Spero’s relationship with Kaskikot is itself an implicit stand against voluntourism. Long ago, she decided to implement a self-sustaining, community-based program there that could run without a Westerner at the helm. She is accountable to this vision, even if the village, as stubborn as it is beautiful, struggles to budge.
Laura Spero is broad-shouldered and strong, at once muscular and lean from her days swimming and rowing college crew and competing in national taekwondo competitions.
“Laura wanted to go to the edge of what she thought she could do,” her mother, Nancy Chasen, said about her daughter’s desire to travel to Nepal. She was eager to flee the “life of privileged Bethesda.”
Spero grew up attending Georgetown Day School (full disclosure: we were in the same graduating class), and Chasen said she was looking for a place “where the rules weren’t already set about what you were supposed to be and what constituted success.”
But if Spero failed, her mother said, she didn’t want anyone to see it happen. Chasen is a public interest lawyer and consumer advocate who worked with Ralph Nader. Spero’s father, Don, is an entrepreneur who was previously on the U.S. Olympic rowing team. They had accomplished extraordinary things. Their daughter wanted the same for herself.
Spero first visited Nepal in 2001 on a three-week trip between her junior and senior year at Williams College in Massachusetts. Walking down a village road one day, she spotted a woman and her child in a doorway. Spero reached for her camera, then stopped herself. “It hit me that I’d come all the way there, but I wasn’t really there,” she said. “I wanted to stand where that woman was standing.”
In 2002, Spero returned to Nepal for two months, but she still wasn’t thinking long term. “I thought I’d come back to the U.S. and do something responsible,” she said.
But she discovered that the Nepali organization she had paid to facilitate a volunteering project had not organized any work for her and, worse, had placed her in the home of Bhim Subedi, an influential school principal. Spero was in danger of becoming a voluntourist.
She persuaded Subedi to let her change homes. He suggested Radhika, a widow who lived in a two-room mud house with her grown daughters, Bishnu and Malika. This would mark the start of a long relationship.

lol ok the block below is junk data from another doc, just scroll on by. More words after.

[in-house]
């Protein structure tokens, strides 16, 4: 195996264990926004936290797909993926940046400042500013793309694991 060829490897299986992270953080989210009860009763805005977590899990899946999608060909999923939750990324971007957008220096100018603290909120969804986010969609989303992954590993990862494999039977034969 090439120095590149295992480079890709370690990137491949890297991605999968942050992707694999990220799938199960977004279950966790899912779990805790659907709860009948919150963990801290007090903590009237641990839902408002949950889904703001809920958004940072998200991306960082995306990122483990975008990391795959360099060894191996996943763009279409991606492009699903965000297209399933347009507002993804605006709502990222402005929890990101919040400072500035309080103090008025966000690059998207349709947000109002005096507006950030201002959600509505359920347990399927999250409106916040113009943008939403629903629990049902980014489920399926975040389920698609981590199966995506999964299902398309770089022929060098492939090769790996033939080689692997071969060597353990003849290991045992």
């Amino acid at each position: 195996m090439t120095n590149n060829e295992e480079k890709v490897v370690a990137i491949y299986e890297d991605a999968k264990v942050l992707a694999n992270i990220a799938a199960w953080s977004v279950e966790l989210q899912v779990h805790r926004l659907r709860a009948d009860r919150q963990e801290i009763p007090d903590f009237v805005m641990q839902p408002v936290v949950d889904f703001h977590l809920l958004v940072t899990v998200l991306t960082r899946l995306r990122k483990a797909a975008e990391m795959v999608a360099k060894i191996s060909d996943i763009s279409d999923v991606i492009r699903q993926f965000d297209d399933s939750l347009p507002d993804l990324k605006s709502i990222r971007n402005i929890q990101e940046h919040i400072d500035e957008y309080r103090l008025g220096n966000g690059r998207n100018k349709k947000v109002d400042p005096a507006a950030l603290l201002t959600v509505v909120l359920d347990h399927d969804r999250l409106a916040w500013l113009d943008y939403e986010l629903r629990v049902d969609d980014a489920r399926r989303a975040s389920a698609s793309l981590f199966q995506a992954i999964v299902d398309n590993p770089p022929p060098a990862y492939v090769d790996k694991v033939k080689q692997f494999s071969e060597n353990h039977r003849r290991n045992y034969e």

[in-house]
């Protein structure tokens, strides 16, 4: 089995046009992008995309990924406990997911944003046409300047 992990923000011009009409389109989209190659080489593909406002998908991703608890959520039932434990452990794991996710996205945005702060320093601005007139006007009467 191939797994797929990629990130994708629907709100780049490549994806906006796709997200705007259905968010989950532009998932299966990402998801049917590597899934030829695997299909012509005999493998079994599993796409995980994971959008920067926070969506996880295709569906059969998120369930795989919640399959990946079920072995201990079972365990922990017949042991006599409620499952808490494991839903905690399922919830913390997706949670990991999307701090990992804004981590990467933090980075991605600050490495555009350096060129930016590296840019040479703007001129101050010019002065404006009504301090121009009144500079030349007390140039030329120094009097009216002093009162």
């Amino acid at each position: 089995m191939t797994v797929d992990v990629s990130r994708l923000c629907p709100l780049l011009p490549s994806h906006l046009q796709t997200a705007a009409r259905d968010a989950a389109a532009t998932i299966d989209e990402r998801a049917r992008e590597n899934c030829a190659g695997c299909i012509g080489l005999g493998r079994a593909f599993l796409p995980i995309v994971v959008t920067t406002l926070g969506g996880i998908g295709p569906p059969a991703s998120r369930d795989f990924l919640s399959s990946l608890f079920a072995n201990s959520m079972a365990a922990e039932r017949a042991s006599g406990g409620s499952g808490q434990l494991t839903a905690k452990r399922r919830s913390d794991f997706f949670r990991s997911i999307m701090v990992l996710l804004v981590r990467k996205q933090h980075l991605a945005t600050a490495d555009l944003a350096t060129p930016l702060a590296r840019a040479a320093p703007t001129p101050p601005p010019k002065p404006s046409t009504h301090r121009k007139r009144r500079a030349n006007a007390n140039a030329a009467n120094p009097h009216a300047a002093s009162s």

In 2003, she returned to Nepal a third time, independent of the volunteering organization, and lived with Radhika for nine months. Spero helped with chores and learned Nepali. (Bishnu and Malika spoke little English, and Radhika spoke none.) She moved from sleeping on the attic floor to sharing a bed with Bishnu. Spero was now the woman standing in the doorway.
Not that she fit in — or planned to live there permanently. Spero was more of a local attraction: the tall white woman who could fix things. There was a perception among villagers that Americans — or their money — could solve life’s daily frustrations. At the top of the list were toothaches. Many villagers came to Spero with horrible mouth pain, asking for medicine. The only dental tool at the health post was a rusty pair of pliers.
Spero learned that people expected their teeth to rot and fall out with age. They did own toothbrushes; they just didn’t use them often. “All the pieces were there,” she said. “The problem didn’t seem like it would be so difficult to fix.”
She had a lot to learn.
In 2004, the Nepali government drafted a National Oral Health Policy, which promised to bring dental hygiene to the country’s 4,000 villages. That program is nearly identical to Spero’s: daily brushing programs at school and regular clinics at village health posts. But nine years later, only a handful of villages offer any dental services.
Spero’s small organization is essentially doing the government’s work in a country where 58 percent of children and 69 percent of adults suffer from bacterial tooth decay. According to Shaili Pradhan, the chief oral health care focal point in Nepal’s Department of Health Services, the country’s high rate of heart disease and diabetes is likely linked to a lack of oral health care.
The National Oral Health Policy did introduce fluoridated toothpaste, especially important in a country without fluoridated water. But this doesn’t do much good unless people use it. Rural Nepalis brush with a finger and ashes, salt or sand. Some use abrasive tooth powders that strip enamel from teeth. In some places, people chew datiwan, a stick with antiseptic properties. Then there’s local lore about the dangers of dental care — deeply embedded myths that landed Spero in trouble when she started the dental program.
It was 2003. Spero had been living with Radhika for a few months and teaching English at a village school when a European couple arrived, looking to do humanitarian work. Spero had just begun to plan an oral hygiene program and had agreed to work with a fledgling organization headed by Subedi and other local leaders. Subedi hoped Spero could help launch his organization, and she, in turn, hoped Subedi’s influence would help garner community support for hers.
The Europeans pledged Spero and Subedi 50,000 rupees, about $800, but then retracted, saying they didn’t trust the organization run by the local leaders.
Subedi summoned Spero to a meeting of school administrators. They accused her of pocketing the money. “It took me many months to realize the compromising position that Bhim [Subedi] was in,” she said. “He’d lost face, and I was going to suffer for it.”